Chris and I started talking about a garden in February, but by early May, we hadn’t gotten around to renting a tiller because we couldn’t figure out transportation and logistics. Summer was looming, so I took matters into my own hands and started digging.
After two hours of digging, the garden looked like this. I was surprised that so much time had gone by — I didn’t feel like I had made enough progress. I did, however, achieve a farmer’s tan and a good workout. I was careful to sort out all the roots, weeds and grass that I could, because I knew I wouldn’t want to deal with them later, when I was eager to plant.
I threw the dirt clods at the wall of the shop/theatre/studio that blares music ALL. THE. TIME. It’s so loud that I can hear it inside my apartment.
It was quite satisfying. And with another three hours of digging, I had cleared all the garden space. I found that I actually really enjoyed digging. I’m sure it’s not fun when it’s 95 degrees out and you’re digging through hard ground, but I had a nice breeze and recent rain,s so the ground was soft. I was exhausted by the end, but I also had solid proof of all the work I’d put in, unlike when I trudge away on the elliptical.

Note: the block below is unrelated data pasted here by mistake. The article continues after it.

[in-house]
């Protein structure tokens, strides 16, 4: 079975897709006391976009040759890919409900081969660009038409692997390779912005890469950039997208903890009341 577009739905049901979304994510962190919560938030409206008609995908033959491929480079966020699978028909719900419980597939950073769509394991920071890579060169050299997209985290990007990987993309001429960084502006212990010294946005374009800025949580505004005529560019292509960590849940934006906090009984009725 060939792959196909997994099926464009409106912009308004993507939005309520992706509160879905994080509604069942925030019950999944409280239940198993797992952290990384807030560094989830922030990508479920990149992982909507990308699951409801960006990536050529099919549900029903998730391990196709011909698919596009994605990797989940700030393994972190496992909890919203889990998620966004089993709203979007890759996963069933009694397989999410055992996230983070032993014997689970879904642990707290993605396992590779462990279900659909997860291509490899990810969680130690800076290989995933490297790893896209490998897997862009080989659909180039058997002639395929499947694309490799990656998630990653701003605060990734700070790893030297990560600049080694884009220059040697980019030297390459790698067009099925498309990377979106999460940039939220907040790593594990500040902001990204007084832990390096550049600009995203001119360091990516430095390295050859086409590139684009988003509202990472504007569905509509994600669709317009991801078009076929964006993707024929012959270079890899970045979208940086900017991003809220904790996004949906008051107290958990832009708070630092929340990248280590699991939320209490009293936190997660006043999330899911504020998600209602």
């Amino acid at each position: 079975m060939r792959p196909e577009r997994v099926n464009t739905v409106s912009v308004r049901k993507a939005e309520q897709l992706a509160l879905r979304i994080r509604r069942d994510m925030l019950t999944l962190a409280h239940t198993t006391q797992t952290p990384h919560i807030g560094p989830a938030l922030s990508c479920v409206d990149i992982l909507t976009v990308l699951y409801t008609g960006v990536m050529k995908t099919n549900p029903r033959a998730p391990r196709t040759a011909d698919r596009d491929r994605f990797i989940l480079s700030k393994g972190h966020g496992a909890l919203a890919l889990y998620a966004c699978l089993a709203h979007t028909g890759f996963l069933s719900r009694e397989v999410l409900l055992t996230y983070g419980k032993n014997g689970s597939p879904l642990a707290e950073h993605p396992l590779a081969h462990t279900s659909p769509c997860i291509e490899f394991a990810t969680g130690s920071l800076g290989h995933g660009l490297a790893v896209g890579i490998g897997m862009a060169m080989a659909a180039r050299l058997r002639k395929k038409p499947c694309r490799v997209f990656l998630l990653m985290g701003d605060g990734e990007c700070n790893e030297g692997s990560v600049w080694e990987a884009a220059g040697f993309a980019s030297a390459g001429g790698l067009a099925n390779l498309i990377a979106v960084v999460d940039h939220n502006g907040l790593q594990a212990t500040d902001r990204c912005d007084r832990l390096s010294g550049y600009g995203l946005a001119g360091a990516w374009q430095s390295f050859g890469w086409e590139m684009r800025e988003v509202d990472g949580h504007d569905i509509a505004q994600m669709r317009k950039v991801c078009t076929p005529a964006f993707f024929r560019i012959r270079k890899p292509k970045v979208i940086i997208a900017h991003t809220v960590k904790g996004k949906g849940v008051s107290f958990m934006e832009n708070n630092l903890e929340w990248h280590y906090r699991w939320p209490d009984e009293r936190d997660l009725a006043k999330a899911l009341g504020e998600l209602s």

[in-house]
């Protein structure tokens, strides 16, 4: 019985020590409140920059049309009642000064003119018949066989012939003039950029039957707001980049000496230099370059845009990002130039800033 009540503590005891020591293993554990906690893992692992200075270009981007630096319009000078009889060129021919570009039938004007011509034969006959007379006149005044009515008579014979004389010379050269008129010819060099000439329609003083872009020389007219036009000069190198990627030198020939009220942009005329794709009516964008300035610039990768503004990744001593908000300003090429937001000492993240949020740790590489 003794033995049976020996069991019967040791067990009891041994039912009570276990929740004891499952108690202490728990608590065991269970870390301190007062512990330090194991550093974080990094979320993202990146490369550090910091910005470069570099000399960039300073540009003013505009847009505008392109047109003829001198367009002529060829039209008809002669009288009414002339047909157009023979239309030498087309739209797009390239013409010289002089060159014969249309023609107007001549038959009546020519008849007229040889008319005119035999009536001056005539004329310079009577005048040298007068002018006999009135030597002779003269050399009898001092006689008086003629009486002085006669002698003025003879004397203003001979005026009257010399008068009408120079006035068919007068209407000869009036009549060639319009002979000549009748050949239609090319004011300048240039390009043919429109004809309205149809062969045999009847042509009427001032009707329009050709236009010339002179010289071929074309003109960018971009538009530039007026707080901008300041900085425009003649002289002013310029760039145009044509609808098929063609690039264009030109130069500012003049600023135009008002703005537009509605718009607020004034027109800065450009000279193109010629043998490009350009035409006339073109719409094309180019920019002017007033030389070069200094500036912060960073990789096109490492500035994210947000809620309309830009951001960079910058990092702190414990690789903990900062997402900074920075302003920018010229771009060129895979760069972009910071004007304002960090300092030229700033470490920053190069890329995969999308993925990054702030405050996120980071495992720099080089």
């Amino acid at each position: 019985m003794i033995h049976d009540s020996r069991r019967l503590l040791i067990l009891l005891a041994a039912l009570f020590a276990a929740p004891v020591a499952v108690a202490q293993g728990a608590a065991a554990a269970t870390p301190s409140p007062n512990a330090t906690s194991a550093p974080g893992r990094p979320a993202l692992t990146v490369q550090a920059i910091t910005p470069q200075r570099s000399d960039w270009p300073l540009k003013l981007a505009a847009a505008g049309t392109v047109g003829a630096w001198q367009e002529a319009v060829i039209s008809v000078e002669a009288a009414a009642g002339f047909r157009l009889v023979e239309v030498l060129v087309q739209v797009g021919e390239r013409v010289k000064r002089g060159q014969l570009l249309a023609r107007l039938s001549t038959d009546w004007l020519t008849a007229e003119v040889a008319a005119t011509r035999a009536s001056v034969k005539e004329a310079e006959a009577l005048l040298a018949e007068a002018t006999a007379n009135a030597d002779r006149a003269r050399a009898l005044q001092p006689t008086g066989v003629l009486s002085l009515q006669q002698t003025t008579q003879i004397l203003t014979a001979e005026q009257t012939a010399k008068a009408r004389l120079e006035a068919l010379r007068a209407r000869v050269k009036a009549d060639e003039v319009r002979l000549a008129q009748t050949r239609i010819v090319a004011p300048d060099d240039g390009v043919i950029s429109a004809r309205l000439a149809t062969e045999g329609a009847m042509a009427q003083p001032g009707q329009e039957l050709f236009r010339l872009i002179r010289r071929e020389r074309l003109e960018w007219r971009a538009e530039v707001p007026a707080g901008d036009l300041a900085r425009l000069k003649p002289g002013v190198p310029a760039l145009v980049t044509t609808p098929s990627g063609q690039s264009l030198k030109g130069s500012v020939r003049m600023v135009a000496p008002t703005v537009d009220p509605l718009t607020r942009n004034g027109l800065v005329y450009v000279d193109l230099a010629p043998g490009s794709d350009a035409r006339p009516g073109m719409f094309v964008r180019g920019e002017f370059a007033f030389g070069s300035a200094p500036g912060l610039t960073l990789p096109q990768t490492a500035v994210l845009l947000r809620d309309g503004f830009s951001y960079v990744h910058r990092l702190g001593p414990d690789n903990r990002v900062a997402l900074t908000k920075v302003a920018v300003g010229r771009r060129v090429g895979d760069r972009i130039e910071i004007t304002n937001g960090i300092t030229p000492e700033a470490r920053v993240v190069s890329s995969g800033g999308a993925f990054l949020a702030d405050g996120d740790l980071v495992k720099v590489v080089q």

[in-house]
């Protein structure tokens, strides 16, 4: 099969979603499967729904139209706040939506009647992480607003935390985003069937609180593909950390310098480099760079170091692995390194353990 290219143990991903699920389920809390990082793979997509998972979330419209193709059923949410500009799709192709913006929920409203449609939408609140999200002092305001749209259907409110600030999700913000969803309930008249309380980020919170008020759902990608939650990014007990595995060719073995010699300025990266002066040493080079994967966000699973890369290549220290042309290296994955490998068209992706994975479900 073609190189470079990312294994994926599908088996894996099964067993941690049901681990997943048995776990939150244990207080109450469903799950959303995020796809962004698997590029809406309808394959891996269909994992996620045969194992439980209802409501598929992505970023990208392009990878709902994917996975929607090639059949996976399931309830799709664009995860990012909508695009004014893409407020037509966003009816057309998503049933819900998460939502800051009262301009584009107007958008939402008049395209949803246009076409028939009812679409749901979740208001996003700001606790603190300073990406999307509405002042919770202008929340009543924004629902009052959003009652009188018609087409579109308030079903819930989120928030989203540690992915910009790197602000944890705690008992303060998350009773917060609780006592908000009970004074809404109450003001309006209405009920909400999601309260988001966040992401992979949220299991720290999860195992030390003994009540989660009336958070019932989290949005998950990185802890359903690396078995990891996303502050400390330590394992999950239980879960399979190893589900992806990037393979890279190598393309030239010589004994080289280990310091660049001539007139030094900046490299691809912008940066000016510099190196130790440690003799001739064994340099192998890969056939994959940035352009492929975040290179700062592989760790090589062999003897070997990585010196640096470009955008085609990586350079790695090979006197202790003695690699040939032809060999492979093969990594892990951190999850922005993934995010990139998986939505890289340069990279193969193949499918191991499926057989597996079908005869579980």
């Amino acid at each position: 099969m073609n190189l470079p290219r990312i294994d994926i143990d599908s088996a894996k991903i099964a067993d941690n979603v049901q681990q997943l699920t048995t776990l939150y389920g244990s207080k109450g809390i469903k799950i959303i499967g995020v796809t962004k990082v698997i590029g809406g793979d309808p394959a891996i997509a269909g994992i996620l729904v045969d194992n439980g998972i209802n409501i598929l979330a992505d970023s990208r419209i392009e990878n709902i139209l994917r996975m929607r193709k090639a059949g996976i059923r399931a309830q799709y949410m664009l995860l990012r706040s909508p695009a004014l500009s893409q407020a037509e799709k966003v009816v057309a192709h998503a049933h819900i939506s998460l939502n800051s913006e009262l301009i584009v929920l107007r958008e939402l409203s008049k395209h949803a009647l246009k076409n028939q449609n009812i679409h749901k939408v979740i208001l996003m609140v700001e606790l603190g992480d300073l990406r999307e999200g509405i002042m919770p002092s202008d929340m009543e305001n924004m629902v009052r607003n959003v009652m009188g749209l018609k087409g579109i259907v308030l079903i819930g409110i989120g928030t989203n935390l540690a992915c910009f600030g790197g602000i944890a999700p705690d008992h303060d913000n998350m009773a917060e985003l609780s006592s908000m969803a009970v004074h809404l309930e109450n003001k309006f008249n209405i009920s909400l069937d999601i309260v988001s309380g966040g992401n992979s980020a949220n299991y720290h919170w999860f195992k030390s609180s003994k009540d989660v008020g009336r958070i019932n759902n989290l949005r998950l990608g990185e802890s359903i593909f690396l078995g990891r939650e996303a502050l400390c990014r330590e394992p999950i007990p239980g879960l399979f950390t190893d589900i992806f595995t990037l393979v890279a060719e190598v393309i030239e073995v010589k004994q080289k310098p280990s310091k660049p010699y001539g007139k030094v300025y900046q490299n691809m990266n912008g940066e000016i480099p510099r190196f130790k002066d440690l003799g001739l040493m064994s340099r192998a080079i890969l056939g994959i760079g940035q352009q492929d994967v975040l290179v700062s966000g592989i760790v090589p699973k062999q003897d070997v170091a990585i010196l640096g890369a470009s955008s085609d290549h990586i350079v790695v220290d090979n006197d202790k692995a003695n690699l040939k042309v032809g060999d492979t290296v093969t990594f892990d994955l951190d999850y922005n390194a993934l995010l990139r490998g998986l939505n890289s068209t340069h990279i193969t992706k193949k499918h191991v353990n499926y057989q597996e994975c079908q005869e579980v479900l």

The next day, we started planting.
I had originally thought that I would start seeds indoors, but we were out of town in March — prime time for taking care of the seedlings. No one would’ve been home to water them, move them into the sunlight throughout the day, etc. By now it’s already hit 90 degrees several times this year, so it’s kind of late to try starting plants from seeds.
We have okra (left) and banana peppers (we have a total of four of these; not sure what we’re gonna do with all those peppers):
There are baby peppers forming:
See the tiny white pepper bud in the middle? And of course we’ve got tomato plants:
There are cherry tomatoes, Better Boy, Cherokee Purples and a variety called Mr. Stripey. The Better Boy has fruit:
The others have blossoms but no fruit. My guess is that it’s not getting cool enough at night — it needs to get below 70 for tomatoes to form.
We’ve also got a couple of bell pepper plants (one kind is called Big Bertha; I totally choose my varieties based on how awesome their names are), a second okra plant (I wanted a backup because grilled okra is amazing) and pickling cucumbers. They’re in the corner so they’ll have room to spread out. The internet tells me that cucumber blossoms are edible, so I’ll have to call my gramma to find out which ones I can pick without damaging my cucumber crop (she makes pumpkin blossom fritters and they’re delicious). And there are zinnias planted in the spaces where the cucumber vines will spread.
I’m pretty excited for things to start growing. I’m totally creepy and go inspect everything all the time, and gloat over any growth. I’m pretty sure my tomatoes don’t need me to tell them they’re doing a great job, but maybe they like knowing that I’ve got their back?
This year’s garden is a lot larger, so I’ve given in and admitted that I can’t work in it in my flip flops. Look at my poor shoes:
I also learned that I must wear gloves while gardening. I got impatient with all the mud on my gloves and ripped them off on the last day I was digging/planting. This happened in under 15 minutes:
Peeled right off!